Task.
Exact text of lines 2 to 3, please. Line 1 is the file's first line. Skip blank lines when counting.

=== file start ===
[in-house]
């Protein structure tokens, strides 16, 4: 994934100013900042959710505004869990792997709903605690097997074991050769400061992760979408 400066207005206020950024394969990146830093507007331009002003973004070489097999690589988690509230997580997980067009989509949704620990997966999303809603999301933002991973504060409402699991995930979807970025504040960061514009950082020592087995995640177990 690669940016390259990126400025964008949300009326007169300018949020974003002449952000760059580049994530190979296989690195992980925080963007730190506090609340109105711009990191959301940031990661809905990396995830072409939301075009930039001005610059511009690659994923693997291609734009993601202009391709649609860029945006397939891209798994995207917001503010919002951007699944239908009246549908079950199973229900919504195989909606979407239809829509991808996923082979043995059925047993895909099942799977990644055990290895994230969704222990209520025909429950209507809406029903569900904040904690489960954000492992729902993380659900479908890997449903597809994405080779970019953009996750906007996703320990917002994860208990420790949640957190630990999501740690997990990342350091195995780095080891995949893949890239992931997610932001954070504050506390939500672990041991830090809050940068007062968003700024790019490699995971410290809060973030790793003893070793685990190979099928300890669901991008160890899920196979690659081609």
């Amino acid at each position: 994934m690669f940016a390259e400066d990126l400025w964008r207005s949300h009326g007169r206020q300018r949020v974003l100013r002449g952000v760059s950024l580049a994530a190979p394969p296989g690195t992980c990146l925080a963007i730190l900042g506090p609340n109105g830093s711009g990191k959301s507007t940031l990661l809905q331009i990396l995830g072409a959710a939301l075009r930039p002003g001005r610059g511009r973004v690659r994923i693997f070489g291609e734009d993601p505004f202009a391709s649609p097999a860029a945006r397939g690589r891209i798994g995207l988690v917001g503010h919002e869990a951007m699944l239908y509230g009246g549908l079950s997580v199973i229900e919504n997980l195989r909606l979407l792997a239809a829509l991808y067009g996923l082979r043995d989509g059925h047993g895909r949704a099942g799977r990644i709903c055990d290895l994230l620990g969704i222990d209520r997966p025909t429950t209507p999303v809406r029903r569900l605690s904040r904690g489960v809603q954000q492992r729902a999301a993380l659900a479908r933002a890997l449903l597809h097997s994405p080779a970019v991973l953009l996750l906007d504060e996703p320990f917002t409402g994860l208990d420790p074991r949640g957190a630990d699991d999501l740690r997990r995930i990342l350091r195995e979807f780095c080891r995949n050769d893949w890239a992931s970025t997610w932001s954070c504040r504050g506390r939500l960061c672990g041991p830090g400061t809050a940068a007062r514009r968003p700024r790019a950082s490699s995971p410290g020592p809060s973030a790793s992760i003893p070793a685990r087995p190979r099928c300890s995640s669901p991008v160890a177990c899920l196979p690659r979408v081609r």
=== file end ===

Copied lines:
């Protein structure tokens, strides 16, 4: 994934100013900042959710505004869990792997709903605690097997074991050769400061992760979408 400066207005206020950024394969990146830093507007331009002003973004070489097999690589988690509230997580997980067009989509949704620990997966999303809603999301933002991973504060409402699991995930979807970025504040960061514009950082020592087995995640177990 690669940016390259990126400025964008949300009326007169300018949020974003002449952000760059580049994530190979296989690195992980925080963007730190506090609340109105711009990191959301940031990661809905990396995830072409939301075009930039001005610059511009690659994923693997291609734009993601202009391709649609860029945006397939891209798994995207917001503010919002951007699944239908009246549908079950199973229900919504195989909606979407239809829509991808996923082979043995059925047993895909099942799977990644055990290895994230969704222990209520025909429950209507809406029903569900904040904690489960954000492992729902993380659900479908890997449903597809994405080779970019953009996750906007996703320990917002994860208990420790949640957190630990999501740690997990990342350091195995780095080891995949893949890239992931997610932001954070504050506390939500672990041991830090809050940068007062968003700024790019490699995971410290809060973030790793003893070793685990190979099928300890669901991008160890899920196979690659081609």
């Amino acid at each position: 994934m690669f940016a390259e400066d990126l400025w964008r207005s949300h009326g007169r206020q300018r949020v974003l100013r002449g952000v760059s950024l580049a994530a190979p394969p296989g690195t992980c990146l925080a963007i730190l900042g506090p609340n109105g830093s711009g990191k959301s507007t940031l990661l809905q331009i990396l995830g072409a959710a939301l075009r930039p002003g001005r610059g511009r973004v690659r994923i693997f070489g291609e734009d993601p505004f202009a391709s649609p097999a860029a945006r397939g690589r891209i798994g995207l988690v917001g503010h919002e869990a951007m699944l239908y509230g009246g549908l079950s997580v199973i229900e919504n997980l195989r909606l979407l792997a239809a829509l991808y067009g996923l082979r043995d989509g059925h047993g895909r949704a099942g799977r990644i709903c055990d290895l994230l620990g969704i222990d209520r997966p025909t429950t209507p999303v809406r029903r569900l605690s904040r904690g489960v809603q954000q492992r729902a999301a993380l659900a479908r933002a890997l449903l597809h097997s994405p080779a970019v991973l953009l996750l906007d504060e996703p320990f917002t409402g994860l208990d420790p074991r949640g957190a630990d699991d999501l740690r997990r995930i990342l350091r195995e979807f780095c080891r995949n050769d893949w890239a992931s970025t997610w932001s954070c504040r504050g506390r939500l960061c672990g041991p830090g400061t809050a940068a007062r514009r968003p700024r790019a950082s490699s995971p410290g020592p809060s973030a790793s992760i003893p070793a685990r087995p190979r099928c300890s995640s669901p991008v160890a177990c899920l196979p690659r979408v081609r």